Google sells off Terra Bella satellite unit to Planet Labs

Posted:
in General Discussion edited February 2017
Alphabet's Google on Friday confirmed a deal to sell off its satellite mapping business, Terra Bella, to Planet Labs -- which despite earlier speculation is unlikely to affect Google Maps or by extension its main competition, Apple Maps.




Google will continue to license imaging data from Planet in a multi-year contract, the latter company said. It will, however, be turning over control of its seven SkySat satellites, which have submeter resolution enabling extremely high detail.

Planet was already operating a much larger fleet of its own satellites, but with a lower resolution between 3 and 5 meters (about 9.8 to 16.4 feet).

When the deal was still in talks reports suggested that Alphabet and Google were trying to cut costs, given the expense of launching and operating satellites. Planet, meanwhile, was allegedly struggling to find customers.

As a part of the acquisition, "a number" of Terra Bella workers will make the jump to Planet. How many people might remain at Google or get laid off was unmentioned, as were any other terms of the deal.

Past rumors hinted that Planet might be offering a combination of cash and equity, and as a startup, even tapping into venture funding to help pay.

If nothing else the sale may put Google and Apple on a more level playing field. Apple is heavily reliant on third-party mapping data, even if the company has been driving vehicles around cities to collect its own.

Comments

  • Reply 1 of 12
    qwweraqwwera Posts: 251member
    We'll they'll need the money. Their new fully operational Death Star Isn't likely to come on line for another 5 years. So it's a good call by alphabet. The Death Star will have many additional functionalities 
    viclauyyclostkiwi
  • Reply 2 of 12
    calicali Posts: 3,495member
    Notice something?

    Goog is always selling off companies/tech it acquired while I can't remember the last time Apple sold any part of its business. Can you?

    tells me Apple actually buys things it can utilize and....utilizes them bringing in profit. 
    mejsricidreyviclauyyclostkiwiwatto_cobramdriftmeyer
  • Reply 3 of 12
    gatorguygatorguy Posts: 19,414member
    cali said:
    Notice something?

    Goog is always selling off companies/tech it acquired while I can't remember the last time Apple sold any part of its business. Can you?

    tells me Apple actually buys things it can utilize and....utilizes them bringing in profit. 
    Yup. Before Ruth Porat came on board so many of the Google acquisitions seemed like spur-of-the-moment buys, not well thought thru. She's brought a little sense to it all.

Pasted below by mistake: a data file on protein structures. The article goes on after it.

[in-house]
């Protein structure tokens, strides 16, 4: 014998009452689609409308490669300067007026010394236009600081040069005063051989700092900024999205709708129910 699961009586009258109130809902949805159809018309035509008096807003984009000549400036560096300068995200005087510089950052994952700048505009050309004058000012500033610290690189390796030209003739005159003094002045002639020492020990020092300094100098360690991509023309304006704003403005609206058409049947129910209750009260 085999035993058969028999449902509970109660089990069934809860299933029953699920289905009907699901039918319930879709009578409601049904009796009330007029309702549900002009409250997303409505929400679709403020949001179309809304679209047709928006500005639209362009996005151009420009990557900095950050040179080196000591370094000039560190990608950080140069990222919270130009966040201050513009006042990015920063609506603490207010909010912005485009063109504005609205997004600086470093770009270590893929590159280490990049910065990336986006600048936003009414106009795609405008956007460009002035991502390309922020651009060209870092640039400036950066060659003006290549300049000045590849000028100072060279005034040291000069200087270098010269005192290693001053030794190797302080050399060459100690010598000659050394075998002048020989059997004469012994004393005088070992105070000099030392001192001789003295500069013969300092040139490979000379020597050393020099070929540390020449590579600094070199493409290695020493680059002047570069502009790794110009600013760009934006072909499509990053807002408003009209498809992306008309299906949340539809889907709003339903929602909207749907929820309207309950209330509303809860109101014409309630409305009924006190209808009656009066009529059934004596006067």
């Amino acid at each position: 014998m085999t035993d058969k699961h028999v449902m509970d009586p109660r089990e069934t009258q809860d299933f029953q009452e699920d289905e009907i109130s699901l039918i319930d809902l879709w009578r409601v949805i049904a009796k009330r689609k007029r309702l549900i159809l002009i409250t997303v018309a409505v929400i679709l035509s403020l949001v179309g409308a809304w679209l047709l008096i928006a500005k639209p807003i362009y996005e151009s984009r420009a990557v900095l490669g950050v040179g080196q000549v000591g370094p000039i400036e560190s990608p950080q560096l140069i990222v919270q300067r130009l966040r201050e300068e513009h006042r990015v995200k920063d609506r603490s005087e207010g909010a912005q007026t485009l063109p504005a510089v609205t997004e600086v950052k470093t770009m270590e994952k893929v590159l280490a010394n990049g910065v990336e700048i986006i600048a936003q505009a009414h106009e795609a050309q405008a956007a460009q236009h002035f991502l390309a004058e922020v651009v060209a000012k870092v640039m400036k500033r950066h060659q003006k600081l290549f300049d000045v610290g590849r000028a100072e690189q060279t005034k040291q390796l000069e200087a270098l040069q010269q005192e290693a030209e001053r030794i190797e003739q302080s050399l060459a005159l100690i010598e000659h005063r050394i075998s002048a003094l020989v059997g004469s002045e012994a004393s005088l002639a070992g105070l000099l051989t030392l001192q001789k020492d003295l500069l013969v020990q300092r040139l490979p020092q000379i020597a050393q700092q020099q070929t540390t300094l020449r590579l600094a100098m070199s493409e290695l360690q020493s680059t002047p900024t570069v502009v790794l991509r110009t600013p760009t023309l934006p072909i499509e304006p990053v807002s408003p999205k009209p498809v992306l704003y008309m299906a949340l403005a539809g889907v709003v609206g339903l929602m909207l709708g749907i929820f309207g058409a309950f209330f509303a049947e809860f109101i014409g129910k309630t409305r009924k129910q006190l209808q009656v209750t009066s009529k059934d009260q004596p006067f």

edited February 2017
  • Reply 4 of 12
    gatorguy said:
    cali said:
    Notice something?

    Goog is always selling off companies/tech it acquired while I can't remember the last time Apple sold any part of its business. Can you?

    tells me Apple actually buys things it can utilize and....utilizes them bringing in profit. 
    Yup. Before Ruth Porat came on board so many of the Google acquisitions seemed like spur-of-the-moment buys. She's brought a little sense to it all. 
    What a relief. Now I can finally sleep at night.
    StrangeDayslostkiwipscooter63SpamSandwich
  • Reply 5 of 12
    Wall Street will not consider this a failure. It will be overlooked and likely considered a smart move by Google to shed some fat to build a leaner company. If Apple were to sell any unit of its business it would be said that Apple is falling apart and would be all over the internet as precursor to Apple's doom. I'm sure the analysts will be saying that will be much easier for Google to reach $1000 a share now that more fat is being cut away. Supposedly investors love Google for its moonshot projects which in the future will being bringing in huge amounts of revenue. How's that Google Loon doing?
  • Reply 6 of 12
    Rayz2016Rayz2016 Posts: 4,461member
    cali said:
    Notice something?

    Goog is always selling off companies/tech it acquired while I can't remember the last time Apple sold any part of its business. Can you?

    tells me Apple actually buys things it can utilize and....utilizes them bringing in profit. 
    Good point. 
  • Reply 7 of 12
    Breaking news:  "Planet Labs" just  renamed to "Skynet"
  • Reply 8 of 12

    Mmm...

    I've been playing around with Sketchup a 3D Modeling program.  It was initially developed by 2 independent developers in 2000, then sold to Google in 2006.  Google sold Sketchup to Trimble Navigation in 2012.

    SketchUp (formerly Google Sketchup) is a 3D modeling computer program for a wide range of drawing applications such as architectural, interior design, landscape architecture, civil and mechanical engineering, film, and video gamedesign—and available in a freeware version, SketchUp Make, and a paid version with additional functionality, SketchUp Pro.